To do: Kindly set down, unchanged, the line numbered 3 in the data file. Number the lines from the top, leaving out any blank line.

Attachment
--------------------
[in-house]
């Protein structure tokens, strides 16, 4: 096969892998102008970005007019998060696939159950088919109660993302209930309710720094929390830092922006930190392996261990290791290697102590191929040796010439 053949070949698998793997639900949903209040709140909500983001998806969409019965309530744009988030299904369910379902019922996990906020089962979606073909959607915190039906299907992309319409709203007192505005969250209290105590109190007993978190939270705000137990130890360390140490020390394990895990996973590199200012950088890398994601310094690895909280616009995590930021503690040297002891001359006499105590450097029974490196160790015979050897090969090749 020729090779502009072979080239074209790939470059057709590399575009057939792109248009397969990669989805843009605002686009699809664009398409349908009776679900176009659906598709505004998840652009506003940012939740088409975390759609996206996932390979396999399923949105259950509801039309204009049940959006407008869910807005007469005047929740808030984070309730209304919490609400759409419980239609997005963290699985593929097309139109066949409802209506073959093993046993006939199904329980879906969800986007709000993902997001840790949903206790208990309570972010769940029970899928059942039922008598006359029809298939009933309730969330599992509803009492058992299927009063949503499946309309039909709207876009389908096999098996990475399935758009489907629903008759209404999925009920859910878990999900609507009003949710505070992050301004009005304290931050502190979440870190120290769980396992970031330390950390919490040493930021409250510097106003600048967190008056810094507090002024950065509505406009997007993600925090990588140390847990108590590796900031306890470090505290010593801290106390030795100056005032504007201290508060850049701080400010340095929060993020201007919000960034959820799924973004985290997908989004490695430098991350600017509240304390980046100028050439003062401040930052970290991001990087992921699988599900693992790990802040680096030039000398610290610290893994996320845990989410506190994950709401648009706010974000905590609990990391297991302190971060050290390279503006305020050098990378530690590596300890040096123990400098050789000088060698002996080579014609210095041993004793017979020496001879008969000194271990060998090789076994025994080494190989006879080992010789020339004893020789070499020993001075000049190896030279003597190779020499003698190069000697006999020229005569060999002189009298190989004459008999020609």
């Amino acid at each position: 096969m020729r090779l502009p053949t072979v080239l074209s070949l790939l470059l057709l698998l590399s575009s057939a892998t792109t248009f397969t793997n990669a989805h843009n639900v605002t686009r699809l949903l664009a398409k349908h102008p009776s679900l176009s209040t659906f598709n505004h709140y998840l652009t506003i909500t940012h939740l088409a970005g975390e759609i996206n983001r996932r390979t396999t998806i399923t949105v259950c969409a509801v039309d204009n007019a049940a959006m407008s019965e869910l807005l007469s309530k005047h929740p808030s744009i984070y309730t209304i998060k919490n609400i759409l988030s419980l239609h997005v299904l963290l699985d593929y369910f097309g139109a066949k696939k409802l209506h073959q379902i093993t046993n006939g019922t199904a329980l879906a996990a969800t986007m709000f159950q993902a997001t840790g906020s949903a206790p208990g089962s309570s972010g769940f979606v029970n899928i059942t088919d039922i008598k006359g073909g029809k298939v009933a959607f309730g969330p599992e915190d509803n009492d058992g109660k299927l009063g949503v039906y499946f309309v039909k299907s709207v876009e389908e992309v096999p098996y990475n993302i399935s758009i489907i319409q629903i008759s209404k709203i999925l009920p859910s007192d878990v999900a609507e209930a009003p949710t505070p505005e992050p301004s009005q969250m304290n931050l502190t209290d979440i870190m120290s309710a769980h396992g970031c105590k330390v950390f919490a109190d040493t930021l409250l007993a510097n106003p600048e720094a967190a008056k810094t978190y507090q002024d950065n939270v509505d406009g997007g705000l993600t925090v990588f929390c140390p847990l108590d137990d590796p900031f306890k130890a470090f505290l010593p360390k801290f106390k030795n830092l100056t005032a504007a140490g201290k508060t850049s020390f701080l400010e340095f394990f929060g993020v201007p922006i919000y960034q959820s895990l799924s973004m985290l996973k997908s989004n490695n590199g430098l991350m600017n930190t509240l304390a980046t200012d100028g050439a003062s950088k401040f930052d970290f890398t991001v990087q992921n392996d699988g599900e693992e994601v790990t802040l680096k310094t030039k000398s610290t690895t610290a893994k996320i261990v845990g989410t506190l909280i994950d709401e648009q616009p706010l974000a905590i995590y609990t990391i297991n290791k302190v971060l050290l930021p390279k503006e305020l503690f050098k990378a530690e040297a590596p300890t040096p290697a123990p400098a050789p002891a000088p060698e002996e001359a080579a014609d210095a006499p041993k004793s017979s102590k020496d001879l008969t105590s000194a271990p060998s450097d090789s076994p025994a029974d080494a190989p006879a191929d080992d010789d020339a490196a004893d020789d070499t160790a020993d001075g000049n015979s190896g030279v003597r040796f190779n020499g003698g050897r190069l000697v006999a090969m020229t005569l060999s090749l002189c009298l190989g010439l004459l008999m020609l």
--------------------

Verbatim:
């Amino acid at each position: 096969m020729r090779l502009p053949t072979v080239l074209s070949l790939l470059l057709l698998l590399s575009s057939a892998t792109t248009f397969t793997n990669a989805h843009n639900v605002t686009r699809l949903l664009a398409k349908h102008p009776s679900l176009s209040t659906f598709n505004h709140y998840l652009t506003i909500t940012h939740l088409a970005g975390e759609i996206n983001r996932r390979t396999t998806i399923t949105v259950c969409a509801v039309d204009n007019a049940a959006m407008s019965e869910l807005l007469s309530k005047h929740p808030s744009i984070y309730t209304i998060k919490n609400i759409l988030s419980l239609h997005v299904l963290l699985d593929y369910f097309g139109a066949k696939k409802l209506h073959q379902i093993t046993n006939g019922t199904a329980l879906a996990a969800t986007m709000f159950q993902a997001t840790g906020s949903a206790p208990g089962s309570s972010g769940f979606v029970n899928i059942t088919d039922i008598k006359g073909g029809k298939v009933a959607f309730g969330p599992e915190d509803n009492d058992g109660k299927l009063g949503v039906y499946f309309v039909k299907s709207v876009e389908e992309v096999p098996y990475n993302i399935s758009i489907i319409q629903i008759s209404k709203i999925l009920p859910s007192d878990v999900a609507e209930a009003p949710t505070p505005e992050p301004s009005q969250m304290n931050l502190t209290d979440i870190m120290s309710a769980h396992g970031c105590k330390v950390f919490a109190d040493t930021l409250l007993a510097n106003p600048e720094a967190a008056k810094t978190y507090q002024d950065n939270v509505d406009g997007g705000l993600t925090v990588f929390c140390p847990l108590d137990d590796p900031f306890k130890a470090f505290l010593p360390k801290f106390k030795n830092l100056t005032a504007a140490g201290k508060t850049s020390f701080l400010e340095f394990f929060g993020v201007p922006i919000y960034q959820s895990l799924s973004m985290l996973k997908s989004n490695n590199g430098l991350m600017n930190t509240l304390a980046t200012d100028g050439a003062s950088k401040f930052d970290f890398t991001v990087q992921n392996d699988g599900e693992e994601v790990t802040l680096k310094t030039k000398s610290t690895t610290a893994k996320i261990v845990g989410t506190l909280i994950d709401e648009q616009p706010l974000a905590i995590y609990t990391i297991n290791k302190v971060l050290l930021p390279k503006e305020l503690f050098k990378a530690e040297a590596p300890t040096p290697a123990p400098a050789p002891a000088p060698e002996e001359a080579a014609d210095a006499p041993k004793s017979s102590k020496d001879l008969t105590s000194a271990p060998s450097d090789s076994p025994a029974d080494a190989p006879a191929d080992d010789d020339a490196a004893d020789d070499t160790a020993d001075g000049n015979s190896g030279v003597r040796f190779n020499g003698g050897r190069l000697v006999a090969m020229t005569l060999s090749l002189c009298l190989g010439l004459l008999m020609l």